The upregulation in fructose transport activity by glucose may have clinical relevance. In humans, fructose absorption is much slower than for glucose . In addition it has been estimated that more than half of the population display symptoms of malabsorption when dietary fructose levels are between 25-50g . Although, the precise mechanisms responsible for fructose malabsorption are unknown, it can be treated by the addition of glucose . The CaCo-2 cell data presented in this report suggest dietary glucose may promote fructose clearance from the gut by upregulating fructose transport activity via an increase in the expression of the glucose/fructose transporter, GLUT2 (or possibly GLUT5) in the apical membrane.
When we pre-incubated CaCo-2 cells with 2.5 mM and 75 mM fructose for 3hrs no change in fructose (or glucose) transport activity was detected. The absence of a fructose effect is inconsistent with the in vitro effects of glucose reported herein and also from rodent studies, which have shown acute (3hrs) and chronic (1–3 weeks) exposure to diets high in fructose result in an upregulation in small intestinal fructose transport capacity mediated by an increase in GLUT5 mRNA and protein expression levels [26,27]. The reason for the discrepancy is unclear. It is possible there is a species difference in the response to dietary fructose, and CaCo-2 cells simply reflect an inability of the human small intestine to adapt to changes in dietary fructose levels, at least in the short term. It may also be that regulation of intestinal fructose transport by dietary levels of fructose requires signalling between neighbouring enteroendocrine cells and enterocytes, which is clearly absent in our CaCo-2 system.
In this study the sweet taste receptor inhibitor, lactisole, did not inhibit sugar transport. We also analysed the expression of Tas1r2, Tas1r3 and Gnat3 transcripts in Caco-2/TC7 cells, but were only able to detect Tas1r3 transcripts. Our data suggest CaCo-2 cells (and thus human enterocytes) do not possess a functional heterodimeric sweet taste receptor, T1R2/3, which is in contrast to the Kellett model. Using the same cell line, Le Gall et al  showed lactisole blocked the upregulation of SGLT1 and GLUT5 mRNA expression levels following chronic (2 days) exposure to dietary carbohydrates. Their experimental conditions were however very different to ours: they starved differentiated CaCo-2/TC7 cells for 2 days prior to performing experiments. Not only is this unphysiological, but from our experience it is detrimental to cell health/survival; 48 hr starvation resulted in mono-layer detachment and cell death. They also detected Tas1r3 and Gnat3 by RT-PCR (Tas1r2 gene expression was not studied). In addition, immunohistochemical analysis showed T1R2 and T1R3 proteins present on CaCo-2 cell membranes. It is possible that differences in passage number may have resulted in the loss of Tas1r2 and Gnat3 gene expression in our cells.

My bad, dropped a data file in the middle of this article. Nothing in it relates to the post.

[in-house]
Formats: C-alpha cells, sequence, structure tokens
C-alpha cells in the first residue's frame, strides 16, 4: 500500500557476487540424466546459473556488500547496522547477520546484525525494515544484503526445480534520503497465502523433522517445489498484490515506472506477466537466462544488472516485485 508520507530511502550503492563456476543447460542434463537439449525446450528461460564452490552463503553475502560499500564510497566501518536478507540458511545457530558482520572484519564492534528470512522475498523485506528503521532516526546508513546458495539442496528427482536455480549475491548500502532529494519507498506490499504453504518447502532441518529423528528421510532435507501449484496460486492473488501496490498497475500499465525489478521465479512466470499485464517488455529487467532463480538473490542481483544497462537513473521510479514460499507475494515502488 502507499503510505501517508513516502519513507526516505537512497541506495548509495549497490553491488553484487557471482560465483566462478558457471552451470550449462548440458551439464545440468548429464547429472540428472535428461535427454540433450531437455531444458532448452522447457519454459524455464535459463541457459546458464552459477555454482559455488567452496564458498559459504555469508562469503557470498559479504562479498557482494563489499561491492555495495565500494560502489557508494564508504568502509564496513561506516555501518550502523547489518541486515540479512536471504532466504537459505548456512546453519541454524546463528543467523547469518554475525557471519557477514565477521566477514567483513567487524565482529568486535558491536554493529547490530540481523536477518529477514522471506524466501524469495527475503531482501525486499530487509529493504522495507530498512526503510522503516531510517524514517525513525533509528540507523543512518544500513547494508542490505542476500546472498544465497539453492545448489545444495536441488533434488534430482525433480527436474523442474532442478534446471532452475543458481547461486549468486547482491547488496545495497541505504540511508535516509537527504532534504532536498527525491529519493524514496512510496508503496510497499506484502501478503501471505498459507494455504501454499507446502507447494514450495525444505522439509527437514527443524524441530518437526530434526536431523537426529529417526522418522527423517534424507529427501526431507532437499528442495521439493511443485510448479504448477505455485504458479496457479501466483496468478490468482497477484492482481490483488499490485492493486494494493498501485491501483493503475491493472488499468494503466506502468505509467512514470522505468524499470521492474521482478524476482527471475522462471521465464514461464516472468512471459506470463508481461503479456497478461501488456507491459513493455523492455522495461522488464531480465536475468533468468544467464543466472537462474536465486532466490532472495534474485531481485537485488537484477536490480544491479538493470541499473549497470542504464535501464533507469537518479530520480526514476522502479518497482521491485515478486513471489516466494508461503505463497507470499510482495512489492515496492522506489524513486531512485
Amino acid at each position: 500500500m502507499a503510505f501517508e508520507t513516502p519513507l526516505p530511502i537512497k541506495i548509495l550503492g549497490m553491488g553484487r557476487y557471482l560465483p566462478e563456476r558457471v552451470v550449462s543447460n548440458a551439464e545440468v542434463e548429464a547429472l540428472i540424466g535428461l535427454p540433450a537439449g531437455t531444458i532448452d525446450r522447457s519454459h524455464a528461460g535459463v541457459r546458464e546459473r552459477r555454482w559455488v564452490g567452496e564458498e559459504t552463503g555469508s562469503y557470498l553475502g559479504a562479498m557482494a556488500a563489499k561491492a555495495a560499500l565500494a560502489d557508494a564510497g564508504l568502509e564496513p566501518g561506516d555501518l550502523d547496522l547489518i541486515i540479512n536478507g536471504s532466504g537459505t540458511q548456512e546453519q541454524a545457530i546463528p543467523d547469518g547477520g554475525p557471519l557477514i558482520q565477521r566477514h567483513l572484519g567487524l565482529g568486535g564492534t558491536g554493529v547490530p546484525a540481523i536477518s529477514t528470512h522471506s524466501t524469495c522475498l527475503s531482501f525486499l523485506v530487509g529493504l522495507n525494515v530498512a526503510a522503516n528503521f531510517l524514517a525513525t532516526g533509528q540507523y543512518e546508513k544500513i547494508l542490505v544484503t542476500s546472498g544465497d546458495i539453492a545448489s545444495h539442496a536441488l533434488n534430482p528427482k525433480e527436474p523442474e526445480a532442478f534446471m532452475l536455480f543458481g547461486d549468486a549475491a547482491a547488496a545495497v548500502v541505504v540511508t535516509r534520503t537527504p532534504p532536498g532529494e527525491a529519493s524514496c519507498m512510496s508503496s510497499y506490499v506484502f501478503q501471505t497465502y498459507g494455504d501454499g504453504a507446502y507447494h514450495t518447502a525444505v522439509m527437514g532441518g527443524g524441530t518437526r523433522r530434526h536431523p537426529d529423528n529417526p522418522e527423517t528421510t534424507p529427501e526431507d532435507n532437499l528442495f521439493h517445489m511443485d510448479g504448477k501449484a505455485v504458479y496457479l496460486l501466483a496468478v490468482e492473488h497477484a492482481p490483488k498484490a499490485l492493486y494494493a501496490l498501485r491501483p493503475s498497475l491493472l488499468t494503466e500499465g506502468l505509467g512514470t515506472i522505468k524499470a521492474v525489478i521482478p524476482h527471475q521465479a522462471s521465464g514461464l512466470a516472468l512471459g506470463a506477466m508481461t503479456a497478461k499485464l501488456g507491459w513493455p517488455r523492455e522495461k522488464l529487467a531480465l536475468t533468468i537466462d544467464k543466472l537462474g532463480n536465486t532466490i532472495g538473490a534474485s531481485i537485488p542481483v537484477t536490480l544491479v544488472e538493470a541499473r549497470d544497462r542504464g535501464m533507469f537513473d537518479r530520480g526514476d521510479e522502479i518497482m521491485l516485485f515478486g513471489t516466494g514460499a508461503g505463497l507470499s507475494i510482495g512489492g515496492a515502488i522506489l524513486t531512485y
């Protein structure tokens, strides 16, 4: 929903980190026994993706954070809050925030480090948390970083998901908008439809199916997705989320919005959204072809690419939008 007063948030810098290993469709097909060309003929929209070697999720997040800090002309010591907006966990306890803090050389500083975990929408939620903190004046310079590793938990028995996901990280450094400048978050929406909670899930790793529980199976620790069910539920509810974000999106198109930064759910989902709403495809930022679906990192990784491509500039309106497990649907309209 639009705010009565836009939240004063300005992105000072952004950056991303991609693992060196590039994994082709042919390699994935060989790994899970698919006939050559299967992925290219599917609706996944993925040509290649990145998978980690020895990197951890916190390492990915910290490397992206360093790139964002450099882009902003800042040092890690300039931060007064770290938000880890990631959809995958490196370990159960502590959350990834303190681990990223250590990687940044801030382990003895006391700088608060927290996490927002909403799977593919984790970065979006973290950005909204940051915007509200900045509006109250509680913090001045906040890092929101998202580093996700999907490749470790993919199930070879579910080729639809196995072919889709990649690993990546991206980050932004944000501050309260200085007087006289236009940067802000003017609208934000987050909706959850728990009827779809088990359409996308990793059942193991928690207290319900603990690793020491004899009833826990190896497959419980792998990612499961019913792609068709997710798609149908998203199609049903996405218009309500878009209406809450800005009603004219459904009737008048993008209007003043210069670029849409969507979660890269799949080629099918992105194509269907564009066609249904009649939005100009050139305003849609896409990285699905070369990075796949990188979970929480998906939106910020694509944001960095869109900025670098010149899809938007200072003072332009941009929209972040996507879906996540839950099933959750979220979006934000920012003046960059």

The effects of artificial sweeteners on intestinal sugar transport are controversial, with conflicting reports on their effects obtained from in vitro, rodent and human studies [5,10,12,14–16]. Artificial sweeteners had no effect on sugar transport in CaCo-2/TC7 cells, which is consistent with data collected using the parental CaCo-2 cell strain . Interestingly, in the same report the authors claim to have detected a response by artificial sweeteners at higher glucose concentrations (>25 mM) although no fold change data were given and no statistical analysis was performed to support their conclusions. Although artificial sweeteners had no direct effect on sugar transport in the short term, there may be a long term effect on enterocyte transport capacity via changes in transporter gene expression levels  or an indirect effect via interactions with the sweet taste receptor in enteroendocrine cells.
In short term (60 s) drinking studies, Tas1r3 knockout mice have diminished preference for sucrose solutions (0–32%) when compared to wild type controls, indicating the importance of T1R3 in the taste-mediated response to sucrose . A previous report using HEK293 cells transfected with Tas1r3 showed T1R3 alone can act as a functional sucrose sensor, albeit at very high concentrations of sucrose (500mM). Since Tas1r3 transcripts were detected by PCR in CaCo-2/TC7 cells, T1R3 protein might be expressed on the plasma membrane (indeed this has been shown by others (28)) and functioning as a low affinity sucrose sensor. Incubating CaCo-2 cells for 3hrs with increasing concentrations of sucrose (2.5 mM and 75 mM) did not however elicit a change in glucose or fructose transport activity, nor was there a response to 0.5 mM lactisole treatment. It is possible a T1R3 mediated response could have been detected at sucrose concentrations of >300 mM, although this would have been unphysiologic. The absence of a sucrose effect might also be because acute upregulation of sugar transport by human enterocytes requires free glucose to reach a threshold of > 25–30 mM . Sucrose has to be broken down by sucrase-isomaltase, which could be rate limiting in the delivery of free glucose (and fructose) to the plasma membrane. Indeed, when rodents are chronically fed diets high in glucose and fructose, small intestinal SGLT1 and GLUT5 gene and protein expression levels are increased, respectively, but diets high in sucrose have no effect on transporter expression levels . If correct, acute trafficking of GLUT2 to the apical membrane may not occur in foods containing complex carbohydrates due to the rate limiting activities of amylase and the dissacharidases.